CompaniesNov 26 2015

Looking back at great PR

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Danny Rogers is a seasoned commentator on media and marketing, and this is a commendable, user-friendly guide to nine of the best campaigns in our lifetimes.

The protagonists – including Margaret Thatcher, Bono, and Barack Obama – are familiar. But what strikes the reader is the way these campaigns influenced not just marketing technique but a whole generation’s world view.

Political campaigns, says Mr Rogers, are talent magnets, but the best examples here are non-political. Operation Beckham turned a footballer into a global celebrity whose influence now ranks alongside the Dalai Lama and Professor Stephen Hawking. Celebrity was monetised early: even in 2003 David Beckham had a US$160m (£105m) sponsorship deal with Adidas.

Meanwhile, the Rolling Stones were already superannuated rockers when their PRs changed the game with massive well-hyped stadium tours. Record sales became secondary to the shows themselves – Steel Wheels/Urban Jungle made US$98m in box-office takings and $60m from Budweiser sponsorship.

Mr Rogers chooses equally outstanding commercial campaigns. Bono’s (RED) was a game-changer for cause-related marketing – a bridge between Sir Bob Geldof’s Live Aid and Bill Gates’ global philanthropy. It used emotion to make money and consumption not just respectable but worthy. Today, this view attracts some scepticism, but it was brilliantly orchestrated by Matthew Freud.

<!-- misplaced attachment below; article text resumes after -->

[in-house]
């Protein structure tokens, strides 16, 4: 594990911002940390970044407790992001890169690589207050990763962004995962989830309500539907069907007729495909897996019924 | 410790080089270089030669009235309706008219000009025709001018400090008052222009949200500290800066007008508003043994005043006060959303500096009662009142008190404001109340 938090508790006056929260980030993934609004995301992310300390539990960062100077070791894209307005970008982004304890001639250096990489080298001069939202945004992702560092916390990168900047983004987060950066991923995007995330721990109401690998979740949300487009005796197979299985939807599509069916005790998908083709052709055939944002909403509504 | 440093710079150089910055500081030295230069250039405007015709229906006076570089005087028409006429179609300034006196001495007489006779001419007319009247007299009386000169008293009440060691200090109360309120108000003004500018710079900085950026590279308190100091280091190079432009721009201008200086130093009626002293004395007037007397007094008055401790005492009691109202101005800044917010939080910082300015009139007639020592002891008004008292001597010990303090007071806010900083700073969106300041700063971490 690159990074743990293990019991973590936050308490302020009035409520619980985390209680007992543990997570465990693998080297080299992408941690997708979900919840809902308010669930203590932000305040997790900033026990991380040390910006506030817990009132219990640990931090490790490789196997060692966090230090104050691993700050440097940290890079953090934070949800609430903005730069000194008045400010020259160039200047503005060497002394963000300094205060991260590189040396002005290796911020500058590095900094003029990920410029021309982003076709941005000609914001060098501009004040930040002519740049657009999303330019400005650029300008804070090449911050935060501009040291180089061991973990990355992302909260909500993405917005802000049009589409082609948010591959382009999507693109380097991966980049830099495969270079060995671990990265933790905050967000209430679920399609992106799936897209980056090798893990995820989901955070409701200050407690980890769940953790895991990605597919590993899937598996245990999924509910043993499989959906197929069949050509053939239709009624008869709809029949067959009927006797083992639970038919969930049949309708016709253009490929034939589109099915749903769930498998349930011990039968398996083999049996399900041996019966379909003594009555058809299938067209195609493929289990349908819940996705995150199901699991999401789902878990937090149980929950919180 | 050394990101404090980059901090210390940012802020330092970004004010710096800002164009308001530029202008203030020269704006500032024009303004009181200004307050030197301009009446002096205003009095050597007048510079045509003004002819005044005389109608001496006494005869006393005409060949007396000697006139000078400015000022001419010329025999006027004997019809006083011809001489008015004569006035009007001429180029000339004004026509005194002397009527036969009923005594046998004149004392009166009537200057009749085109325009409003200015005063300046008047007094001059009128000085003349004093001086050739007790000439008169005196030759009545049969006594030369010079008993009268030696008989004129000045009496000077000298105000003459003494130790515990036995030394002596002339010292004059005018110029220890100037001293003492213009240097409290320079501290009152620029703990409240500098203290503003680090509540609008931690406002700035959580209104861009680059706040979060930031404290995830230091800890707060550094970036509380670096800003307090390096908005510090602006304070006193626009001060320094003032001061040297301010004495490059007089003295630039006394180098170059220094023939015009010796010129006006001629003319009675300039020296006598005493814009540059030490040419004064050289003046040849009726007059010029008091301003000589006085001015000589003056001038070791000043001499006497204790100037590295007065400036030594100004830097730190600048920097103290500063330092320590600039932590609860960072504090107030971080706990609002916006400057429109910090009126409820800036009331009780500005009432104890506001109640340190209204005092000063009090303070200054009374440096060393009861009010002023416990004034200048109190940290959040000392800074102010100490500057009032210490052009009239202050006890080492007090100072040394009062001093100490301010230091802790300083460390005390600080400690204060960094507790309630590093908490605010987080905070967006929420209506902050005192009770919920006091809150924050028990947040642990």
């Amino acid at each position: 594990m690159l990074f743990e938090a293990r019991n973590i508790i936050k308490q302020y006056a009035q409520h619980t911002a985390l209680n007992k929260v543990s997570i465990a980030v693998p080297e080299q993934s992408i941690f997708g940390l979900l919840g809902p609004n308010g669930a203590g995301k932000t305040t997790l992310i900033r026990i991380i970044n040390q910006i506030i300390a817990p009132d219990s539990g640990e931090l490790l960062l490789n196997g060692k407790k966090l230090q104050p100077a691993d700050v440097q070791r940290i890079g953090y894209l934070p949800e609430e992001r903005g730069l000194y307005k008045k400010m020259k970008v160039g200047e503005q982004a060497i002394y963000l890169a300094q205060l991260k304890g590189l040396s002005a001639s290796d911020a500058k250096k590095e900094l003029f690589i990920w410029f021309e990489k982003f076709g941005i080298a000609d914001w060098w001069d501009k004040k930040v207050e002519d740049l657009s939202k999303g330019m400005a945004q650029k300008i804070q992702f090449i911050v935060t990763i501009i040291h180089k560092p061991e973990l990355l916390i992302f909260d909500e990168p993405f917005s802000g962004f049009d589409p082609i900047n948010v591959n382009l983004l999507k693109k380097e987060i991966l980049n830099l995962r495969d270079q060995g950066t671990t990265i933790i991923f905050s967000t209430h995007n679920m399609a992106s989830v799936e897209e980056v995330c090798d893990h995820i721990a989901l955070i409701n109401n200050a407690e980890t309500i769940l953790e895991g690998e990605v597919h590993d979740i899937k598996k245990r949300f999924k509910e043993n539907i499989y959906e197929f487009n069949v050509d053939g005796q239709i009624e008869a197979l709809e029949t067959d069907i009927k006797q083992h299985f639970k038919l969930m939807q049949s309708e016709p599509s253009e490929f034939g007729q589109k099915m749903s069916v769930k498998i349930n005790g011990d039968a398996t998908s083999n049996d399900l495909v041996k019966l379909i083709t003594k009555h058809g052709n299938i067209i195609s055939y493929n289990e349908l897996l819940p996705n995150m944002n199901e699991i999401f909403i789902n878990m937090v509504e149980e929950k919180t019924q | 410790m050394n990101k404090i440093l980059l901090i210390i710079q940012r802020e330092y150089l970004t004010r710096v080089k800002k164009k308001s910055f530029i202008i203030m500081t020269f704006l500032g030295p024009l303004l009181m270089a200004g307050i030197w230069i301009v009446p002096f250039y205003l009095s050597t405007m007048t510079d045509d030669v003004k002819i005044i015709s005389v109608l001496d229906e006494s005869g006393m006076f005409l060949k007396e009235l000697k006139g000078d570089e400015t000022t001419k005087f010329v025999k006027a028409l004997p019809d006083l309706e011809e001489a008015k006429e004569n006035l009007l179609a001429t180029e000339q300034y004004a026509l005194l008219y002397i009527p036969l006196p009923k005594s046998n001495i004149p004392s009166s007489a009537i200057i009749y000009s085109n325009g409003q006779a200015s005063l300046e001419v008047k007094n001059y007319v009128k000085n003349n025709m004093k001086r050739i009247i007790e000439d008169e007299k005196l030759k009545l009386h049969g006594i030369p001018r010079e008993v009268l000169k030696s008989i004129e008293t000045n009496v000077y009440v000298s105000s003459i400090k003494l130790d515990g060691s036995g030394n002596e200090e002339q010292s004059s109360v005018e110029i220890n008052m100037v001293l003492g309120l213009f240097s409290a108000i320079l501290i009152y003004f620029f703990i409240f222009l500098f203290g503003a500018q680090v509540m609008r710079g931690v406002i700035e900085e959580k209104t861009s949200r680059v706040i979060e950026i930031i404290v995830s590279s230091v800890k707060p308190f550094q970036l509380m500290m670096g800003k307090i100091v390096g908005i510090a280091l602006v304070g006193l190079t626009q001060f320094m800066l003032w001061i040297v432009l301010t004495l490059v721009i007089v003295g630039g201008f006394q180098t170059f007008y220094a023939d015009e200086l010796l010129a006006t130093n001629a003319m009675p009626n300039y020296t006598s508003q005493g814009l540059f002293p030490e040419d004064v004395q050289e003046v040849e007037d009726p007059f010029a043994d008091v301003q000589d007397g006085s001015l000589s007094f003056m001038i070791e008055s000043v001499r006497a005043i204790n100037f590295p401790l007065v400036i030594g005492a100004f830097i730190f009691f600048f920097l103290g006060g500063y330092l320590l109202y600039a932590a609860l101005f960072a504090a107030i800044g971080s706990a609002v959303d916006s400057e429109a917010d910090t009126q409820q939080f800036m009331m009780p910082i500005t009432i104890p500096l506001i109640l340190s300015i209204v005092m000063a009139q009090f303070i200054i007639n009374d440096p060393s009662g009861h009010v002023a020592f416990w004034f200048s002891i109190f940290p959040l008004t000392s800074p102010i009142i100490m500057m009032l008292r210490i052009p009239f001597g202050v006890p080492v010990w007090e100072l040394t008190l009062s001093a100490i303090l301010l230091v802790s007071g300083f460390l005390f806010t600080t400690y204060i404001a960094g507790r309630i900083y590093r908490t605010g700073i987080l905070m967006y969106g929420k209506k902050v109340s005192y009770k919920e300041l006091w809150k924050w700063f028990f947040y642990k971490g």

Mr Freud and the other creators of these campaigns evolve through the book. “Labour isn’t Working” now looks like a brilliant reprise of advertising’s “Mad Men”. The Tony Blair team’s spin, instant rebuttals and grids, is tarnished today but was cutting-edge in its time: it is well-illustrated by the reproduction of a highly clinical campaign diagram. Growing use of social media (for example, the London 2012 Olympics campaign) is now standard stuff – but it was not then.

The chapter on Dove soap is the best in the book. The idea that beauty is not elitist but democratic, illustrated by ‘real women’ and media-agnostic in its deployment, was genuinely revolutionary. In an age where self-esteem is under daily threat through social media, it also sold a lot of soap for Unilever. Has the “Campaign for Real Beauty” worked? See what its inventor Silvia Lagnado says about her now grown-up daughter’s desire for a nose-job.

Has any of it worked? The Royal Family (another featured campaign) looks pretty safe now. Celebrity is here to stay, business can do good, politics should be engaging, bands can be ageless. We take as given many of the things these PRs campaigned for – this book explains how that happened.

Published by Kogan Page

John Godfrey is corporate affairs director of L&G